She just never thought she’d be in a position, at age 31, to have the option taken away. The odds of her having an aggressive form of breast cancer were the equivalent of “picking up the wrong pebble on a beach.”
Christina graduated 10 years ago from the University of Texas at Austin where she majored in PR and business, completing an astounding six internships, including one at the Governor’s office. The bright, young professional has worked in public affairs, in-house marketing and project management with companies like Dell, Charles Schwab and Apple.
She travels frequently and attends music festivals around the country. It was during a post-SXSW camping trip that Christina received the results from a breast biopsy she had initiated after finding a lump.
“When you get the news that it’s cancer, it’s a bit like standing in the kitchen and the floor drops out from under you. My brain was having a hard time understanding; it’s completely illogical.”
Because her new insurance was not yet in place when she found the lump, she turned to Planned Parenthood. They provided diagnostic services and referred Christina for a mammogram (provided by a grant from Komen Austin) and then a biopsy. The non-profit was also instrumental in connecting Christina with community resources and a plan for moving forward.
She chose Texas Oncology. Initial testing revealed that she had aggressive breast cancer and would need to undergo chemotherapy.
Christina’s doctors had explained how chemotherapy shuts down the ovaries, and that sometimes periods stop and don’t start up again. “I wanted to do what I could to preserve my fertility,” said Christina.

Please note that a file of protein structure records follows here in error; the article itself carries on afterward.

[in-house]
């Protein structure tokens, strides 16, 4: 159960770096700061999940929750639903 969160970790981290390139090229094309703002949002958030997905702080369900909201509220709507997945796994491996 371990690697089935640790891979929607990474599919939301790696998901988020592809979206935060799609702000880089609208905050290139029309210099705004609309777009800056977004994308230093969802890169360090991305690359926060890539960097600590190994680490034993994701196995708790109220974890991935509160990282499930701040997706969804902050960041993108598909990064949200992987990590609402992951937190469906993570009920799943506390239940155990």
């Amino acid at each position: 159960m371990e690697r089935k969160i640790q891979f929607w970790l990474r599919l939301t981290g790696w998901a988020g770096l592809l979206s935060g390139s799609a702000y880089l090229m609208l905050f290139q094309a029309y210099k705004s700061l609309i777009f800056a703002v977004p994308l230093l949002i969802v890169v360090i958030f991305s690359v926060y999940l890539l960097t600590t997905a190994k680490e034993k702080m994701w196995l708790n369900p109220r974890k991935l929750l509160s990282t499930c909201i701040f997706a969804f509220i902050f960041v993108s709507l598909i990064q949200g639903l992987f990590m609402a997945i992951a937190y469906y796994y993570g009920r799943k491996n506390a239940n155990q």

She called her sister-in-law who had worked for a cryobank and learned that medical advances now make it possible to freeze eggs, not just embryos. As a single woman, this was the ideal option for fertility preservation before cancer treatment.
“I went to Texas Fertility Center and didn’t even feel the need to shop around to look for a different doctor,” says Christina. “I really liked Dr. Burger and nurse Jaime Burkott right away.”
She says they were both sympathetic and businesslike, eager to get the ball rolling for her.
“With a cancer diagnosis, you don’t know what you don’t know,” she says. “Dr. Burger and Jaime pointed out what I needed — what was best for me — so I didn’t have to worry as much.”
With testing and ovarian stimulation underway, egg retrieval was initially set to take place on a Saturday in April, the same day as her youngest brother’s wedding in another city. Dr. Burger rearranged the schedule and pushed the in-office procedure to a Sunday.
At her last ultrasound, her team estimated they’d retrieve 10-12 eggs. “That seemed to be a healthy harvest,” laughs Christina. “You worry that maybe you didn’t do everything right with the shots and medications. When I found out they got 14, I was very pleased. I definitely had a feeling of relief and pride — good job, ovaries!”
She says it was very important to have reassurances and a “pretty decent back-up plan.”
Her breast cancer treatment continued, and two weeks after finishing 20 weeks of chemotherapy, Christina left for India for a yoga retreat.
“I am grateful for Austin’s community resources for breast cancer support. I’m grateful that Dr. Burger donated her services. It’s an enormous amount of gratitude that I have never experienced before. Dr. Burger made the path that much easier for me to walk.”
It is a long journey, and that is frustrating for this active young woman who loves to work, travel, run, play soccer and spend time around Austin. She still has radiation and breast reconstruction ahead, and compares her experience to a half marathon, a 13.1 mile race.
“I’m at mile 10 and feeling pretty good about that.”
If you have recently been diagnosed with cancer, or would like more information on fertility preservation, please contact our Austin fertility center for an expedited appointment.